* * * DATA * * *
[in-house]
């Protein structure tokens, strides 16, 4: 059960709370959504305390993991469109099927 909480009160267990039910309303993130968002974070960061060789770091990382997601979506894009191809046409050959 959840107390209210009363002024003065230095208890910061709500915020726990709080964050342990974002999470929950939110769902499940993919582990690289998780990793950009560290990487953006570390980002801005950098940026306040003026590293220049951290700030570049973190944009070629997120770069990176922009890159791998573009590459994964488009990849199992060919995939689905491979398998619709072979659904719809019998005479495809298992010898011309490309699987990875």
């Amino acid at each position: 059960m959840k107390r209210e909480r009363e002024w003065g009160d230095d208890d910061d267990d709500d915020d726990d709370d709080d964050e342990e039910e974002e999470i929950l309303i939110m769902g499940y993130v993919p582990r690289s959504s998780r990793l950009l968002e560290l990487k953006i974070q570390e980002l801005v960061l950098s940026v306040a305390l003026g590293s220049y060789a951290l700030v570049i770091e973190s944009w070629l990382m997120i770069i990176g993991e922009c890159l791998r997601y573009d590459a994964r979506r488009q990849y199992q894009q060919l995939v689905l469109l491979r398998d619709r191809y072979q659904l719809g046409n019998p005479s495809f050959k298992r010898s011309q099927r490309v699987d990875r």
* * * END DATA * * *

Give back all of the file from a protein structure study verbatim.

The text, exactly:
[in-house]
């Protein structure tokens, strides 16, 4: 059960709370959504305390993991469109099927 909480009160267990039910309303993130968002974070960061060789770091990382997601979506894009191809046409050959 959840107390209210009363002024003065230095208890910061709500915020726990709080964050342990974002999470929950939110769902499940993919582990690289998780990793950009560290990487953006570390980002801005950098940026306040003026590293220049951290700030570049973190944009070629997120770069990176922009890159791998573009590459994964488009990849199992060919995939689905491979398998619709072979659904719809019998005479495809298992010898011309490309699987990875």
């Amino acid at each position: 059960m959840k107390r209210e909480r009363e002024w003065g009160d230095d208890d910061d267990d709500d915020d726990d709370d709080d964050e342990e039910e974002e999470i929950l309303i939110m769902g499940y993130v993919p582990r690289s959504s998780r990793l950009l968002e560290l990487k953006i974070q570390e980002l801005v960061l950098s940026v306040a305390l003026g590293s220049y060789a951290l700030v570049i770091e973190s944009w070629l990382m997120i770069i990176g993991e922009c890159l791998r997601y573009d590459a994964r979506r488009q990849y199992q894009q060919l995939v689905l469109l491979r398998d619709r191809y072979q659904l719809g046409n019998p005479s495809f050959k298992r010898s011309q099927r490309v699987d990875r």